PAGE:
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High-profile Northland lawyer Wayne Peters has taken "Lion Man" Craig Busch to court in a bid to recover more than $86,000 in legal fees.
The case has dragged on for about two years as attempts to serve Mr Busch, who is believed to be in Africa, with legal papers have been unsuccessful.
Mr Busch is the former owner of Zion Wildlife Gardens and starred in the TV show The Lion Man.
The Advocate has obtained a copy of Judge Keith de Ridder's decision in the Whangarei District Court, which said Mr Busch engaged Wayne Peters and Associates for a variety of legal services for 7 months in August 2008.
Mr Peters refused to comment on the case.
The court decision says Mr Busch was billed $86,351.47 and, when he failed to pay, Mr Peters filed an application for summary judgment in October 2009.
Summary judgment is issued where there is no real contest on any debt that is claimed.
Since attempts to serve legal documents on Mr Busch failed, Mr Peters sought an order in May 2010 that the Lion Man's lawyers be served, and the order was granted.
No statement of defence was filed by Mr Busch, and Mr Peters applied for an order for summary judgment on his claim.
Whangarei lawyer Tony Savage appeared on behalf of Mr Peters at an initial hearing after being served.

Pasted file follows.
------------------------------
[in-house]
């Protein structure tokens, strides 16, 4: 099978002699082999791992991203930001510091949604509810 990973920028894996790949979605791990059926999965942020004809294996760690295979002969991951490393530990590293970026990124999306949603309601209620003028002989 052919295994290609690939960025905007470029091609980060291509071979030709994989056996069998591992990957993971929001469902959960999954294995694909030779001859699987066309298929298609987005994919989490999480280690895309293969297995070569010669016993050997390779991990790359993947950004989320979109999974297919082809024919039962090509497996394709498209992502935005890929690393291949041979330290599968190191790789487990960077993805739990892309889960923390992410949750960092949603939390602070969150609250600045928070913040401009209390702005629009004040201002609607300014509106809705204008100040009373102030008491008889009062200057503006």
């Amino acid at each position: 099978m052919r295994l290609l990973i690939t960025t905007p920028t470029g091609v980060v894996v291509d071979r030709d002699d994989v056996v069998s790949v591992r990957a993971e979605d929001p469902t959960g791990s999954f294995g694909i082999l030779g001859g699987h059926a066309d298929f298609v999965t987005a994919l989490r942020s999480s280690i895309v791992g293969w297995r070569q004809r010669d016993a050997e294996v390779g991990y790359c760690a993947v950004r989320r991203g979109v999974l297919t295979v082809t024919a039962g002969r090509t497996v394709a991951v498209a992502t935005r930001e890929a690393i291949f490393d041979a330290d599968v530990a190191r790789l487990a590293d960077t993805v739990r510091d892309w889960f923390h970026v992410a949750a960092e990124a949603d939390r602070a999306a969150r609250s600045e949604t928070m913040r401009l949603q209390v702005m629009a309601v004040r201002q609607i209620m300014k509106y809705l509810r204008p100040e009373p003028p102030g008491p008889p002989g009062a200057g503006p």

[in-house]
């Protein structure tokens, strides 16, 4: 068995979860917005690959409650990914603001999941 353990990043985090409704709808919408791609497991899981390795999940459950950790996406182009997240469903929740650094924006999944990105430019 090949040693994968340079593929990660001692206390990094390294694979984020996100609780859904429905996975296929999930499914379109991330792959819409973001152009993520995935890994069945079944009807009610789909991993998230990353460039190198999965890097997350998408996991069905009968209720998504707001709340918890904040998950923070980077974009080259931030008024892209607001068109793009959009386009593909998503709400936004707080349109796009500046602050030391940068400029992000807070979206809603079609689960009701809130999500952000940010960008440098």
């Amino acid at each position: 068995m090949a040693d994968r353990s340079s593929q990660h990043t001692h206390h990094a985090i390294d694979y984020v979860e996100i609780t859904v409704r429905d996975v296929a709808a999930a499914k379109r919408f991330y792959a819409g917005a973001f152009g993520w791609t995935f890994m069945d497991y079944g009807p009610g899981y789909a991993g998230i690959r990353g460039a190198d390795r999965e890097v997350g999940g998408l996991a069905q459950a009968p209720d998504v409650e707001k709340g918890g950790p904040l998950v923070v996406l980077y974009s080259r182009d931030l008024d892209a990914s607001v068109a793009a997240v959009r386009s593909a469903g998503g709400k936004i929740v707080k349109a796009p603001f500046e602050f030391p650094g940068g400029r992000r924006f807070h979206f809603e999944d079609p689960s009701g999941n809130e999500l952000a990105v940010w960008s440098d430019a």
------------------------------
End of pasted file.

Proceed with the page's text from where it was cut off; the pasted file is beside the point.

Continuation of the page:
Mr Savage had not received instructions to act in the case but understood Mr Busch wished to defend the proceedings and was seeking legal advice.
Judge de Ridder declined summary judgment because Mr Busch was overseas.
No date has been allocated for the hearing in Whangarei District Court.
Mr Peters represented Mr Busch at the High Court in Whangarei in November 2008, when the Lion Man wanted the court to appoint independent directors to run Zion Wildlife Gardens.
The last known whereabouts of Mr Busch was at the Rhino and Lion Nature Reserve, about 40km northwest of Johannesburg, South Africa, in January, where he was helping save rhinos from poachers.
Zion Wildlife Gardens is also trying to recoup money from Mr Busch.
His former employer is still waiting for him to pay more than $20,000 for breaching terms of his employment agreement and the return of tens of thousands of dollars in equipment he took after being sacked.